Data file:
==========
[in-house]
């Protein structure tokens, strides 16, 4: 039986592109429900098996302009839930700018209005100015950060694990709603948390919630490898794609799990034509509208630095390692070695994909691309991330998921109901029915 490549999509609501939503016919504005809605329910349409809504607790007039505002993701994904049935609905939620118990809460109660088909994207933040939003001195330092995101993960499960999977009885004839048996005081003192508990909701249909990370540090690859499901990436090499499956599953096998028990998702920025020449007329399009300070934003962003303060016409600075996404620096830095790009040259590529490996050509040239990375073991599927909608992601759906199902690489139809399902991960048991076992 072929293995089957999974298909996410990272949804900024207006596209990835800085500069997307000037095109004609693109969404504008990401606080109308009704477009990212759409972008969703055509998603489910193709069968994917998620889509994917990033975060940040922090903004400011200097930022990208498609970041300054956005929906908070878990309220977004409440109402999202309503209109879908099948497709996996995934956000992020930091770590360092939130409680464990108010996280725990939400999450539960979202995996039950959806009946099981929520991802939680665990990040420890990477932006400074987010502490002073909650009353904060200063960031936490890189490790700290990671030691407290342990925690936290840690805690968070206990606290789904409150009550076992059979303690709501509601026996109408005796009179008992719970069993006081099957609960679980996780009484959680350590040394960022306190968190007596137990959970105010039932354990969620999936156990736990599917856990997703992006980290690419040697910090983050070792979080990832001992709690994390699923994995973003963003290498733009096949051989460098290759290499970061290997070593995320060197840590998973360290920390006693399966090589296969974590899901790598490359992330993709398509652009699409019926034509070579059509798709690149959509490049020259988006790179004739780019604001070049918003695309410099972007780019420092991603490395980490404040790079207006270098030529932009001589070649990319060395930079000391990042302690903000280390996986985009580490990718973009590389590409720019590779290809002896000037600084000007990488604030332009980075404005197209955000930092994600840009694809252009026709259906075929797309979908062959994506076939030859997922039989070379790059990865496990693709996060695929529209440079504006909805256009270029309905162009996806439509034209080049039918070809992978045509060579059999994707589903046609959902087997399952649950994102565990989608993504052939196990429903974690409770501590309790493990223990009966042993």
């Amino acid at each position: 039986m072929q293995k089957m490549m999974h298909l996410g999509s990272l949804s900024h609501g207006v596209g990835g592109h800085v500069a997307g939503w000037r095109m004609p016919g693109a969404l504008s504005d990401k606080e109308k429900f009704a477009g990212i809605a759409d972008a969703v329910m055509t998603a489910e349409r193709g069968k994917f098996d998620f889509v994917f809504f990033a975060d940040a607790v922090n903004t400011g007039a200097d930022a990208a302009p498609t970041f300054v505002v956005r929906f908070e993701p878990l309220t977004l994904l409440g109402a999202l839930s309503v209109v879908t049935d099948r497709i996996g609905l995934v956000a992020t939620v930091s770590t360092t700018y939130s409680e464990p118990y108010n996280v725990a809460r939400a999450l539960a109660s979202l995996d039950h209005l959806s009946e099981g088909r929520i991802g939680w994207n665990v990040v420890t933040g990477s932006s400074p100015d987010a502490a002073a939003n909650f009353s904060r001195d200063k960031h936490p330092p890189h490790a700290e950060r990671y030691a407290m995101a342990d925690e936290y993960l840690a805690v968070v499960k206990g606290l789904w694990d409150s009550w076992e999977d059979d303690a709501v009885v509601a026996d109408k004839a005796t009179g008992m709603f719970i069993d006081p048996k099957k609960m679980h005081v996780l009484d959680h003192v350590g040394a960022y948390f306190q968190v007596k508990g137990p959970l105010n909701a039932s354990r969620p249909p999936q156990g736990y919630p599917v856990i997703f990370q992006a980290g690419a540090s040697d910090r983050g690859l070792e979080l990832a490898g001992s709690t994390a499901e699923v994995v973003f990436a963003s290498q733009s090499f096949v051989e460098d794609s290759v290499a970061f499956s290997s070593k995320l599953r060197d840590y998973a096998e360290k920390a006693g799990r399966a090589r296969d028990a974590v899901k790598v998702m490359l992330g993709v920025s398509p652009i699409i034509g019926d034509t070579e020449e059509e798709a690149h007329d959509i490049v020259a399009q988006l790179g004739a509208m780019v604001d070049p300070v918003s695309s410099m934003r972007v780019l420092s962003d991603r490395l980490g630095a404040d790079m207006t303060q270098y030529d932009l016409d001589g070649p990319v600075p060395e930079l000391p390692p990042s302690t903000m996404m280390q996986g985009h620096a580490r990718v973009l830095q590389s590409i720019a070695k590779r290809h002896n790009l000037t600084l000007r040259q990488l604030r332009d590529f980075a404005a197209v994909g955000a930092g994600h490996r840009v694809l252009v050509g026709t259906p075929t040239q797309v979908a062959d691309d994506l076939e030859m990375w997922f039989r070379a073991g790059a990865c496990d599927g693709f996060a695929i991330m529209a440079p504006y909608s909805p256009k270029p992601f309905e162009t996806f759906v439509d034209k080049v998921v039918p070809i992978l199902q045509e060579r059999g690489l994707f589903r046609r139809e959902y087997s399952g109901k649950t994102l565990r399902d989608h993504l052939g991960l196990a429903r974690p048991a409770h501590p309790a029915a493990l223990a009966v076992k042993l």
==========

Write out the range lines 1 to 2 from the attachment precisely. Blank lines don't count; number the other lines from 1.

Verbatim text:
[in-house]
């Protein structure tokens, strides 16, 4: 039986592109429900098996302009839930700018209005100015950060694990709603948390919630490898794609799990034509509208630095390692070695994909691309991330998921109901029915 490549999509609501939503016919504005809605329910349409809504607790007039505002993701994904049935609905939620118990809460109660088909994207933040939003001195330092995101993960499960999977009885004839048996005081003192508990909701249909990370540090690859499901990436090499499956599953096998028990998702920025020449007329399009300070934003962003303060016409600075996404620096830095790009040259590529490996050509040239990375073991599927909608992601759906199902690489139809399902991960048991076992 072929293995089957999974298909996410990272949804900024207006596209990835800085500069997307000037095109004609693109969404504008990401606080109308009704477009990212759409972008969703055509998603489910193709069968994917998620889509994917990033975060940040922090903004400011200097930022990208498609970041300054956005929906908070878990309220977004409440109402999202309503209109879908099948497709996996995934956000992020930091770590360092939130409680464990108010996280725990939400999450539960979202995996039950959806009946099981929520991802939680665990990040420890990477932006400074987010502490002073909650009353904060200063960031936490890189490790700290990671030691407290342990925690936290840690805690968070206990606290789904409150009550076992059979303690709501509601026996109408005796009179008992719970069993006081099957609960679980996780009484959680350590040394960022306190968190007596137990959970105010039932354990969620999936156990736990599917856990997703992006980290690419040697910090983050070792979080990832001992709690994390699923994995973003963003290498733009096949051989460098290759290499970061290997070593995320060197840590998973360290920390006693399966090589296969974590899901790598490359992330993709398509652009699409019926034509070579059509798709690149959509490049020259988006790179004739780019604001070049918003695309410099972007780019420092991603490395980490404040790079207006270098030529932009001589070649990319060395930079000391990042302690903000280390996986985009580490990718973009590389590409720019590779290809002896000037600084000007990488604030332009980075404005197209955000930092994600840009694809252009026709259906075929797309979908062959994506076939030859997922039989070379790059990865496990693709996060695929529209440079504006909805256009270029309905162009996806439509034209080049039918070809992978045509060579059999994707589903046609959902087997399952649950994102565990989608993504052939196990429903974690409770501590309790493990223990009966042993």